Article 18, Arizona Constitution

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Arizona Constitution
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Article XVIII of the Arizona Constitution is entitled Labor. It has ten sections detailing labor rights and regulations.[1]

Section 1

Text of Section 1:

Eight-Hour Day

Eight hours and no more, shall constitute a lawful day's work in all employment by, or on behalf of, the state or any political subdivision of the State. The legislature shall enact such laws as may be necessary to put this provision into effect, and shall prescribe proper penalties for any violations of said laws.[1][2]

Section 2

Text of Section 2:

Child Labor

No child under the age of fourteen years shall be employed in any gainful occupation at any time during the hours in which the public schools of the district in which the child resides are in session; nor shall any child under sixteen years of age be employed underground in mines, or in any occupation injurious to health or morals or hazardous to life or limb; nor for more than eight hours in any day.[1][2]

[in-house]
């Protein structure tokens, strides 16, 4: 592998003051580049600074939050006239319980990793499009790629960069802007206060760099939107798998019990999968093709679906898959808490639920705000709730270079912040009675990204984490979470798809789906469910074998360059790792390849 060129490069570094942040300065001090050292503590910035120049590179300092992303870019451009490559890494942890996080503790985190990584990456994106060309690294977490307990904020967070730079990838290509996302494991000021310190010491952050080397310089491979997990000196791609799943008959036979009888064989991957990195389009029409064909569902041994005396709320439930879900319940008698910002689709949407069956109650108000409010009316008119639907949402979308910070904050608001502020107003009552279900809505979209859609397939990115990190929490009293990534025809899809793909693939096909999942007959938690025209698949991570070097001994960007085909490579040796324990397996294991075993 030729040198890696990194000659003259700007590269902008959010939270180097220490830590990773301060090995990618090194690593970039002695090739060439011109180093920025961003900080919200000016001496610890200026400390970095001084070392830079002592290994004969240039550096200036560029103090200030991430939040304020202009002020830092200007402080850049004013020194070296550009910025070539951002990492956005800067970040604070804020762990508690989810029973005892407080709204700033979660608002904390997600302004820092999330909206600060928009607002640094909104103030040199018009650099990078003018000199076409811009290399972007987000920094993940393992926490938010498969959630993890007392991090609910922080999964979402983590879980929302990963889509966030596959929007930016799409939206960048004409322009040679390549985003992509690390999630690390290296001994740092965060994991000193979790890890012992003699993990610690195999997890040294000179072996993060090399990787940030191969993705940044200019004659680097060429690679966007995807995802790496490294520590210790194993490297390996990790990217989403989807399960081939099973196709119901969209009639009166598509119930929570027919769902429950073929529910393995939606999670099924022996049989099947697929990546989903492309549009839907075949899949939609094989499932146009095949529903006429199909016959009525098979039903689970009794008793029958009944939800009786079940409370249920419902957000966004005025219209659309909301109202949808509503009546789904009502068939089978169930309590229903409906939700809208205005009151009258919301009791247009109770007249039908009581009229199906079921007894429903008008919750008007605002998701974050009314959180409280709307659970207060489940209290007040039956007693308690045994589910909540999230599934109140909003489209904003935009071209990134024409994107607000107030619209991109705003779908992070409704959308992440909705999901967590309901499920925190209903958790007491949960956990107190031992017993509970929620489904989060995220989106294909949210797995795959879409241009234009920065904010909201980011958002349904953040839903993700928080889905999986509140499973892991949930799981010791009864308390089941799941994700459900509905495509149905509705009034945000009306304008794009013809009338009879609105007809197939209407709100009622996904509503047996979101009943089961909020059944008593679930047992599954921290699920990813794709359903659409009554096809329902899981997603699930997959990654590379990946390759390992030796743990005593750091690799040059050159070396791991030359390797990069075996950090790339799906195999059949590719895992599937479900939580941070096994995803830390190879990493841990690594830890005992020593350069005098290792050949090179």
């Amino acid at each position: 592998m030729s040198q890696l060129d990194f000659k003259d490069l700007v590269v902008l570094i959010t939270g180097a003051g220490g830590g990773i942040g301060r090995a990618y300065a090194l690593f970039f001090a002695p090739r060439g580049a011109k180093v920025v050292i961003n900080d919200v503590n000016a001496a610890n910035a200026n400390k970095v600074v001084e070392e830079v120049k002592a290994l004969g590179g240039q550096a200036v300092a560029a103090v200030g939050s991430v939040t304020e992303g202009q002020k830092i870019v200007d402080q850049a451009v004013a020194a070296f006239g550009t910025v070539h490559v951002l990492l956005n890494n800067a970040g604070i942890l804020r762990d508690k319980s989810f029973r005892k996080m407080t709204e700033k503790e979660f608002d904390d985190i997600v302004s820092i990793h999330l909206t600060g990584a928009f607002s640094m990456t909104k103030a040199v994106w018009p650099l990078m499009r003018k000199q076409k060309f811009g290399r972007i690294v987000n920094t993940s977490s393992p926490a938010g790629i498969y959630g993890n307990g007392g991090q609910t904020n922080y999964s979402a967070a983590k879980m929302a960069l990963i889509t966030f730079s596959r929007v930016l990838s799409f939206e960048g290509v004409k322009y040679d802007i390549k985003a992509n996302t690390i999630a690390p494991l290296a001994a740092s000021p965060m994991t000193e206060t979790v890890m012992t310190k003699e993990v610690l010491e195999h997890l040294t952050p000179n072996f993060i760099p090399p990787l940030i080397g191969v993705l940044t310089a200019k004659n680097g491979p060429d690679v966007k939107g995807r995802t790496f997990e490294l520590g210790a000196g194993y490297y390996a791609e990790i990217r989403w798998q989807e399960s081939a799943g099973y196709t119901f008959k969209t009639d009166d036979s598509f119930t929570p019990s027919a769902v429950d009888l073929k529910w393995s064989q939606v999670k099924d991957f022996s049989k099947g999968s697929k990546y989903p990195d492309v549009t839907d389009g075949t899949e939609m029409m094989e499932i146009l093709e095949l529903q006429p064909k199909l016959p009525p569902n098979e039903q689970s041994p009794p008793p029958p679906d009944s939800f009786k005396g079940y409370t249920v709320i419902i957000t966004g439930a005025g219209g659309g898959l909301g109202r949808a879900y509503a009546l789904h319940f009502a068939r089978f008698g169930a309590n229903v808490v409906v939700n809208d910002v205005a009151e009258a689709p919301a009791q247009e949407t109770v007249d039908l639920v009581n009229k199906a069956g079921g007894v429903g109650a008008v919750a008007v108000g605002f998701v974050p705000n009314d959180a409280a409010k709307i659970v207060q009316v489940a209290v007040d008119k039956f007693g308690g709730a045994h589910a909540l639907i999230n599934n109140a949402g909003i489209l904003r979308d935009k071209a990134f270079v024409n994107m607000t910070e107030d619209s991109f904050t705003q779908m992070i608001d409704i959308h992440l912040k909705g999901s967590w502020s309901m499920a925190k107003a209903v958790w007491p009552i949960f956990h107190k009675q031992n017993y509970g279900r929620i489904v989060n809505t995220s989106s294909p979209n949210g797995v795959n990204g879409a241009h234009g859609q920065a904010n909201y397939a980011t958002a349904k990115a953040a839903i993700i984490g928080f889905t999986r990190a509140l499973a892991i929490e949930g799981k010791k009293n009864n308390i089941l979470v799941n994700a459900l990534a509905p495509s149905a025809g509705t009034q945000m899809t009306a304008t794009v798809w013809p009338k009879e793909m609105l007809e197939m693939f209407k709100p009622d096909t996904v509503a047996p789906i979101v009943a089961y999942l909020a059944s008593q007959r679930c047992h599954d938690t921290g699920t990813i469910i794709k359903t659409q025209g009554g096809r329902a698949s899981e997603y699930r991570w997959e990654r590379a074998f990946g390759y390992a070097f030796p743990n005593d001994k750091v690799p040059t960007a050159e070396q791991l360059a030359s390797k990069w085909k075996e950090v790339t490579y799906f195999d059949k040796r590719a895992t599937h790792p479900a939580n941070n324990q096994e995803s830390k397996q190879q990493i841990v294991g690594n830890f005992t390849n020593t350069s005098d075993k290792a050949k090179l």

Section 3

Text of Section 3:

Contractual Immunity of Employer from Liability for Negligence

It shall be unlawful for any person, company, association, or corporation to require of its servants or employees as a condition of their employment, or otherwise, any contract or agreement whereby such person, company, association, or corporation shall be released or discharged from liability or responsibility on account of personal injuries which may be received by such servants or employees while in the service or employment of such person, company, association, or corporation, by reason of the negligence of such person, company, association, corporation, or the agents or employees thereof; and any such contract or agreement if made, shall be null and void.[1][2]

Section 4

Text of Section 4:

Fellow Servant Doctrine

The common law doctrine of fellow servant, so far as it affects the liability of a master for injuries to his servant resulting from the acts or omissions of any other servant or servants of the common master is forever abrogated.[1][2]

Section 5

Text of Section 5:

Contributory Negligence and Assumption of Risk

The defense of contributory negligence or of assumption of risk shall, in all cases whatsoever, be a question of fact and shall, at all times, be left to the jury.[1][2]

Section 6

Text of Section 6:

Recovery of Damages for Injuries